Although many of these changes were prompted by environmental concerns, most also mean good economics, either through curbing the campus utility bill or leading to less consumption. By procuring energy-efficient equipment, working toward server consolidation, and/or practicing better cooling techniques in data centers to reduce energy and address waste disposal, campuses can see real savings. For example, Stanford deployed the power management feature in its already installed desktop management software. The university estimates savings of 180 kilowatt hours per computer annually, resulting in over $200,000 in electricity savings per year. Likewise, Indiana University is beginning a project to make use of power management tools found in the Microsoft Windows operating system. One-time rebates will be given to participating departments on a per-machine basis as an incentive to cover the staff time required to change machine settings. The university estimates that campuses not currently using any power-saving measures could save up to $200,000 annually per 5,000 desktops. Meanwhile, at the University of California at Irvine, the Administrative Computing Services division has invested $200,000 in server virtualization during the past three years. Currently operating 120 virtual servers, it has reduced energy usage by about 371,000 kilowatt hours annually, leading to a $250,000 reduction in equipment costs over conventional servers, in addition to an estimated annual savings of $40,000 in power consumption.

Before beginning any initiative on sustainability, including those in campus IT departments, institutions need to measure their current energy consumption and carbon dioxide emissions and overall IT budget. This baseline inventory will set the starting point by highlighting the areas where the implementation of sustainable IT projects could be most beneficial. These measurements can also be a critical tool in demonstrating success in later years. The Association for the Advancement of Sustainability in Higher Education (AASHE) offers its Sustainability Tracking, Assessment, & Rating System (STARS), a suite of online assessment tools that campuses can use to gauge their carbon footprint ( The Campus Sustainability Assessment Project (CSAP) proposes metrics for campuses to measure their sustainability efforts. CSAP also features a searchable database that lets users track, read, and find contact information based on assessment from across the country; in addition, users can search for reports that meet "best practices" criteria set by CSAP (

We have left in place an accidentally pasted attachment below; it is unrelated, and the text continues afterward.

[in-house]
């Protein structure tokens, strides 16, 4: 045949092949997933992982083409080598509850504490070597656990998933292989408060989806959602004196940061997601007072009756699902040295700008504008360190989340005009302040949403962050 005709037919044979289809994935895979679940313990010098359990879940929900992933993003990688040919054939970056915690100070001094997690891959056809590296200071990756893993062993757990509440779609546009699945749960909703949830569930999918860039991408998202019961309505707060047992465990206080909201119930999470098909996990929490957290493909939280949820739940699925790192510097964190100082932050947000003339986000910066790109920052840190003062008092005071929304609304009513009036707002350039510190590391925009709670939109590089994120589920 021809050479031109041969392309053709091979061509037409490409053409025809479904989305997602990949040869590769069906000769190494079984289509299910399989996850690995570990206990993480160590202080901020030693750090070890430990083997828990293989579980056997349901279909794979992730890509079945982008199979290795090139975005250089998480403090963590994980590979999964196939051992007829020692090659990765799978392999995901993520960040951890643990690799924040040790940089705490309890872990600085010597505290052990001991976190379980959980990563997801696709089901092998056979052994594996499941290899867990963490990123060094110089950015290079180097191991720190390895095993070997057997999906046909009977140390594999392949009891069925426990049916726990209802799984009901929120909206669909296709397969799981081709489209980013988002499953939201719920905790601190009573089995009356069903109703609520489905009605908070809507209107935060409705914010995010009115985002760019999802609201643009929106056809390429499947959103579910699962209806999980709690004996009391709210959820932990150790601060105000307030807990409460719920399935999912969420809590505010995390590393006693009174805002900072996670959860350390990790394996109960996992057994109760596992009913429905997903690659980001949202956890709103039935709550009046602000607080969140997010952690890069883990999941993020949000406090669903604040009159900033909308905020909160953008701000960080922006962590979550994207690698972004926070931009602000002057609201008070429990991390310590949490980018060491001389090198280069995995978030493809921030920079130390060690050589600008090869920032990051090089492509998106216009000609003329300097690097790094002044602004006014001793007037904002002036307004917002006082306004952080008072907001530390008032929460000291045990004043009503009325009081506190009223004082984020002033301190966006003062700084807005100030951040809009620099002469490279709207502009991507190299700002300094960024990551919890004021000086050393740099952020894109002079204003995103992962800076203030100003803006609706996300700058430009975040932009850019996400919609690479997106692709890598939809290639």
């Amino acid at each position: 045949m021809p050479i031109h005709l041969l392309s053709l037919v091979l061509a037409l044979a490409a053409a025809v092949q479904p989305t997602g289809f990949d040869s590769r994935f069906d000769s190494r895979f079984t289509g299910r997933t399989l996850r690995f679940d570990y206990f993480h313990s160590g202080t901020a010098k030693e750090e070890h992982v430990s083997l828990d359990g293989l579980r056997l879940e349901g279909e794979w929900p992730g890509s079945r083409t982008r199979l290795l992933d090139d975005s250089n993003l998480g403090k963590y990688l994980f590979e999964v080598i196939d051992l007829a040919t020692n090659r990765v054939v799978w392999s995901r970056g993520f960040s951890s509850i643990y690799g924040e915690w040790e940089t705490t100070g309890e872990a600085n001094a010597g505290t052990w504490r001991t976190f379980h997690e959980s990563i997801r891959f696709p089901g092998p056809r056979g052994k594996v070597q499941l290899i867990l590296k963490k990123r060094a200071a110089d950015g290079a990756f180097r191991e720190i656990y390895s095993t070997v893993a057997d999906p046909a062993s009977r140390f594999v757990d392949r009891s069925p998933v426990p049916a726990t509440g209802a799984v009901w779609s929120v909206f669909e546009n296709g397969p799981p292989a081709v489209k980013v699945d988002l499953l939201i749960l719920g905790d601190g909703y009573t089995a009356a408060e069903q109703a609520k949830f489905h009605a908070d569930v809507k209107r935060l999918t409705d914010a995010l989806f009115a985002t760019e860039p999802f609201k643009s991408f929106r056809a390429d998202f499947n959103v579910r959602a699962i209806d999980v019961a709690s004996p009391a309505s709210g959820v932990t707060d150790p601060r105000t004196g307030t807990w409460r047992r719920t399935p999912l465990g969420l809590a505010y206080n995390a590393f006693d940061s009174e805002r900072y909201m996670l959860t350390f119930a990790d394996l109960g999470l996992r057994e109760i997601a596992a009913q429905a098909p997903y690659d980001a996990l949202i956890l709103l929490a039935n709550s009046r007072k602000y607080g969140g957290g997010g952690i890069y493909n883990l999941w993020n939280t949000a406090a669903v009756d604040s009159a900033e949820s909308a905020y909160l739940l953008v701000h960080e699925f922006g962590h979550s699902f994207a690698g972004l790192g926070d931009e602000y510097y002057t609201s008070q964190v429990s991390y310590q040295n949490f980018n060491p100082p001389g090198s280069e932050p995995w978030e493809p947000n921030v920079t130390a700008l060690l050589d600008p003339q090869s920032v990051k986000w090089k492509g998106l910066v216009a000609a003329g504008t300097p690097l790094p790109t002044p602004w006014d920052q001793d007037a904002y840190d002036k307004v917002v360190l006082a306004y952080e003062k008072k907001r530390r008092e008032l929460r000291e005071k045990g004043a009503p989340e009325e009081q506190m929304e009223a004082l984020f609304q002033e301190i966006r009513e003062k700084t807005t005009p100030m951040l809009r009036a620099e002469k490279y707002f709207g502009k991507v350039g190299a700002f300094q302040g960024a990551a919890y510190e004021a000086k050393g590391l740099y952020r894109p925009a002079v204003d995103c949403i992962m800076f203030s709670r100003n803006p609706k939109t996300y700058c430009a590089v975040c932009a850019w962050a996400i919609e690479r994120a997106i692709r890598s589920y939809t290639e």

Regardless of where a campus stands in its sustainability efforts — whether creating a baseline inventory or engaging in long-range programs — central and distributed IT must have a seat at the planning table. As consumers of energy and producers of greenhouse gases, IT organizations have a critical role to play in the move toward green IT. In this process, CIOs must work with CBOs. By "making the case" — by showing that green IT can be truly green, through cost savings or ROI — these leaders can contribute to a campus that is both financially healthy and environmentally conscious.

  1. For example, see "House Passes Historic Waxman-Markey Clean Energy Bill," news release, June 26, 2009, <>.
  2. American College and University Presidents Climate Commitment, 2009, <>.
  3. See the EDUCAUSE resource pages: <>; <>. The EDUCAUSE white paper "The Role of IT in Campus Sustainability Efforts," January 2009, <>, captures the key findings from the EDUCAUSE summit.
  4. See <>, <>, and the NACUBO "Sustainability" web page: <>.